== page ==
By Barrett Seaman–
It says a lot about the times and the place that County Executive George Latimer and his Deputy Ken Jenkins delivered their weekly COVID press briefing Monday from their respective homes, where they are each quarantining with COVID infections. Sounding a bit nasal and intermittently coughing, Latimer declared his symptoms mild, as did Jenkins who said, “It felt like it was a cold.”
Westchester is facing a new round of news, both good and bad. But the good is harder to tease out and the bad is but a continuum of frightening news that appears to be dragging us into a third year.
The bad news is that the virus, whether old or new variant, is spreading rapidly. The daily rate of new cases is approaching 1,000. In Irvington, eight cases sprung up in the village’s schools, half of them in the middle school.
The good news is that the latest siege of COVID is not as deadly as earlier rounds—certainly nowhere near as lethal as it was pre-vaccine early 2020. Both Latimer and Jenkins, each fully vaccinated and boosted, reflect the efficacy and value of being vaccinated. Hospitalizations, while up in recent weeks, are nowhere near those early levels. The death rate (0.8%) is well under half what it was a year ago, when it was 2.1%.
Most of the difference is the ever-increasing number of fully vaccinated residents. Over 94% of county residents 18 and older have had at least one dose, and 83% are fully vaccinated.
Beyond the slowly diminishing cohort of the unvaccinated, the current problem is twofold: a shortage of testing kits and a population that has grown tired of taking precautions. Omicron, though it represents only a fraction so far of the infections sweeping the country, is four times as transmissible as the Delta variant and is landing just as people are lapsing into old holiday habits. Revived fears are driving people to get tested but at a time when there are not enough test kits to satisfy the demand.
As a result, there are long lines at urgent care facilities, where most testing has been taking place. “People are waiting sometimes two or three hours to get tested,” said Latimer Monday.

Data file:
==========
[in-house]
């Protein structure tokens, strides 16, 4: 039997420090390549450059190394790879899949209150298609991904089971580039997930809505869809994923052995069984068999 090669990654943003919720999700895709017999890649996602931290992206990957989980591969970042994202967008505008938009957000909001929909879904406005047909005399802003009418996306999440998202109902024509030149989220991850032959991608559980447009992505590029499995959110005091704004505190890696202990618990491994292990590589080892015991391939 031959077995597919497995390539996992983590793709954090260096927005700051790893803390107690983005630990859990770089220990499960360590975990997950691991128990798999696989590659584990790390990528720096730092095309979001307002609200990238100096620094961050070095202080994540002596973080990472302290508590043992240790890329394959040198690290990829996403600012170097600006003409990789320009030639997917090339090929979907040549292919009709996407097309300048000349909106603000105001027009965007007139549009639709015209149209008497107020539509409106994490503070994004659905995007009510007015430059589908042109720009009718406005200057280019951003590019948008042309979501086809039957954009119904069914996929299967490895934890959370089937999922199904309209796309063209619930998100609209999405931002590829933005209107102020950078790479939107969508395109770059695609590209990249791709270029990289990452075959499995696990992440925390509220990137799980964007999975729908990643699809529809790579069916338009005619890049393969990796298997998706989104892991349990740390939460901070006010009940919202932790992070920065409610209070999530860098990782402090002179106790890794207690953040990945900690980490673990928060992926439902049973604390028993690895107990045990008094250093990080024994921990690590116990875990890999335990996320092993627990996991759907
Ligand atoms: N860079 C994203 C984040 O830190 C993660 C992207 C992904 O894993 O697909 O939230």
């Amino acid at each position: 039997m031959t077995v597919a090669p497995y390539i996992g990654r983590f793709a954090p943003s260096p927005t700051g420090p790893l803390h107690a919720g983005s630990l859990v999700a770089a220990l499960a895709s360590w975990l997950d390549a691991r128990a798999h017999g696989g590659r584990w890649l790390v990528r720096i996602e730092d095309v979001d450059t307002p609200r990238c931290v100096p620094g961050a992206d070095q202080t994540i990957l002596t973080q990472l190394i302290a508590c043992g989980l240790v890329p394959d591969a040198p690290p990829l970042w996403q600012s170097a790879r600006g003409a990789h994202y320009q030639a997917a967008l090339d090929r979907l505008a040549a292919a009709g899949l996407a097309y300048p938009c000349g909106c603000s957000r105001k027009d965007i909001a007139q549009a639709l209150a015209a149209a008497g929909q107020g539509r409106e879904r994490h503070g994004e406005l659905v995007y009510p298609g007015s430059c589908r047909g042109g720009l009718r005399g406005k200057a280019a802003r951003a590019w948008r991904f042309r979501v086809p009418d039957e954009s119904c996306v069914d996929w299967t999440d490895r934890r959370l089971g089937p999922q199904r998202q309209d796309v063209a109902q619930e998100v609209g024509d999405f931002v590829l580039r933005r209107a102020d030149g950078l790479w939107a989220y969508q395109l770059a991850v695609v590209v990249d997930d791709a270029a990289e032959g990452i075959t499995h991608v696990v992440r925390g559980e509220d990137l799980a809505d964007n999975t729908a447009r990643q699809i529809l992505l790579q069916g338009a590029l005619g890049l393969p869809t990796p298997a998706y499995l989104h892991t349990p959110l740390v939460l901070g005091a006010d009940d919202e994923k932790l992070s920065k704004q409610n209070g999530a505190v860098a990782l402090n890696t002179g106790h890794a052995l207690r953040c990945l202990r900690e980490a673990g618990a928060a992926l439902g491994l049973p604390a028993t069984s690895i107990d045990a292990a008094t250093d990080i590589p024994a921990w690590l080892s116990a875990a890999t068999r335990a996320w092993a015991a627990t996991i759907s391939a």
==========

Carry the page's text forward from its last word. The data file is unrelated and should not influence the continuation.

The county, says Latimer, has offered to give over at least part of the County Center and the facility at Glen Island to the state to conduct higher volume testing. They are also getting 35,000 more test kits from New York State for use at neighborhood health centers.
The county is also launching another round of “pop-up” clinics offering pediatric vaccinations. One is taking place today, Monday, December 20th until 7:30 p.m. with another on Tuesday, December 21 from 1:30 p.m. until 7:30 p.m.
Westchester is also heeding the governor’s mask mandate and is in the process of distributing 500,000 masks to businesses, local governments, places of worship and non-profits in an effort to rekindle the public’s recognition of masks as a primary form of protection. In reference to other counties whose leaders are defying the state mandate, Latimer said, “We’re not looking for confrontation; we’re looking for people to wear masks.”
Asked if his own experience with COVID, however mild, has given him any new insights into the pandemic, Latimer likened himself to Tim Robbins’ character in the film The Shawshank Redemption, imprisoned banker Andy Dufresne, trapped behind bars and desperate to get out. “I’m trying my best to cut a hole in the wall underneath the picture of Rita Heyworth so I can crawl down through the sewer pipes and get out of here.”
Yet he acknowledged that his isolation in a single-family home was easier to endure than what a family of five would have to go through quarantined in a small apartment. And even that would be a far sight better than spending three weeks on a ventilator, alone in a hospital room, not knowing if there would be a next morning.
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